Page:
1) James Harden, Nets brings “Scary Hours” to Bucks, East
What is the mood in Brooklyn?
It should be after a dramatic win in a showdown atop the East on Monday, one hoop fans can only hope becomes a playoff series if this is what it’s going to look like.
Brooklyn — still without one-third of its big three (Kyrie Irving missed his seventh straight game) — announced its presence with authority in a showdown of teams atop the East Monday. James Harden and Kevin Durant both had 30 or more points, ran their pick-and-roll to continue to confound defenses, and when it came time to stick the dagger in the Bucks Harden made the hustle play, found Durant, and he buried it.
Brooklyn’s offense with Durant and Harden is nearly impossible to stop — it put up a 120.1 offensive rating in this game against a top-10 defense in Milwaukee (the Bucks defense has improved after a rough start to the season). Brooklyn’s passing and ball movement have jumped to an elite level. Harden finished with 34 points and 12 assists — he’s the first player in NBA history with 30+ points and 10+ assists in his first two games with a new team — while Durant had 30 and nine. The role players also stepped up big: Joe Harris had 20 points and a clutch three late, and DeAndre Jordan shot 6-for-6 on his way to 12 points, 12 rebounds, and he was strong on the defensive end.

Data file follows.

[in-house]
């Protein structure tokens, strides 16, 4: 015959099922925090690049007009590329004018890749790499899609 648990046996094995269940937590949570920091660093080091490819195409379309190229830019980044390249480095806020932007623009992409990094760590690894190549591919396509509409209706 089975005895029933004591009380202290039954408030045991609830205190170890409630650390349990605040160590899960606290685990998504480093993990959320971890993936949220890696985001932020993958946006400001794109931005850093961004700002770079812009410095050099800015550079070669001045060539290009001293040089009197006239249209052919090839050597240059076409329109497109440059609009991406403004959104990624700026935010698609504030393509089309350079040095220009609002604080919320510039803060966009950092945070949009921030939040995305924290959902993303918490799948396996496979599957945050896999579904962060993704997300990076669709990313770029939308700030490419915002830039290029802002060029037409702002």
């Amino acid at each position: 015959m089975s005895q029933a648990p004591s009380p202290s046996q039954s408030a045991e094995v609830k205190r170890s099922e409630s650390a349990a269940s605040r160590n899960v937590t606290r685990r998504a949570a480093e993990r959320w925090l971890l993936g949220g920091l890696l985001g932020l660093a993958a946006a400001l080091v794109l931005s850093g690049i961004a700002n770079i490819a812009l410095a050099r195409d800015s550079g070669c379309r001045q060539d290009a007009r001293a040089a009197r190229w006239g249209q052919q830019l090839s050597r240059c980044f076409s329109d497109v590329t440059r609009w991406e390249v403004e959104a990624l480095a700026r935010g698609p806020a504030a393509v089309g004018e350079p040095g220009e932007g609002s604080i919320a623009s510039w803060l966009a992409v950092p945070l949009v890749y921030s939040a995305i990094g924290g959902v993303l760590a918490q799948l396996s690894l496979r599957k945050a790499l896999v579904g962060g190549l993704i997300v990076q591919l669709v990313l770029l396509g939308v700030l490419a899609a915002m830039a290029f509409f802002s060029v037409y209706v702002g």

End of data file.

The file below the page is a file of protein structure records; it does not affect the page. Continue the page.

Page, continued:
The Nets were merciless in hunting mismatches all game (and the Bucks switching more on defense this season made that job easier). When Jrue Holiday got a rest in the fourth, Harden and Durant hunted Pat Connaughton and Dante DiVincenzo and pushed their lead up to eight until Holiday returned. Add another brilliant isolation player in Irving to the mix and the Nets will be unguardable.
It’s just one early-season game, but doubters about these Nets will now have to admit this team has a real shot to come out of the East.
So do the Bucks, who got 34 points from Giannis Antetokounmpo, 25 from Khris Middleton, who took over down the stretch, and watched Jrue Holiday show why he will make this a more dangerous playoff team. Their offensive tweaks this season — playing someone in the dunker spot more, giving Antetokounmpo more passing options if teams form a wall in front of him — make this team more dangerous.
The questions are there still for both sides. Will Brooklyn’s offense keep the ball moving and continue to be this selfless when Kyrie Irving is added to the mix, and once the honeymoon of this superstar trio wears off? More than that, the Nets defense continues to be an issue — they won their two games with Harden by putting up incredible offensive numbers, not by getting a lot of stops, and that could be a real problem come the playoffs.
On the other end, the Bucks are still very reliant on the three, and when it goes missing — Milwaukee was 11-for-37 (29.7%) from deep in this game — they are vulnerable. And it goes missing too much in big games. Milwaukee’s depth and newfound defensive strategies are both still being tested. Ultimately, the Bucks and their coach’s real questions are about performing under pressure in a playoff series, questions that cannot be answered until the second round of the playoffs and beyond — we know the Bucks are good in the regular season.
This showdown saw 20 lead changes, 10 in the fourth quarter, and might be the early leader for the most entertaining game of the season.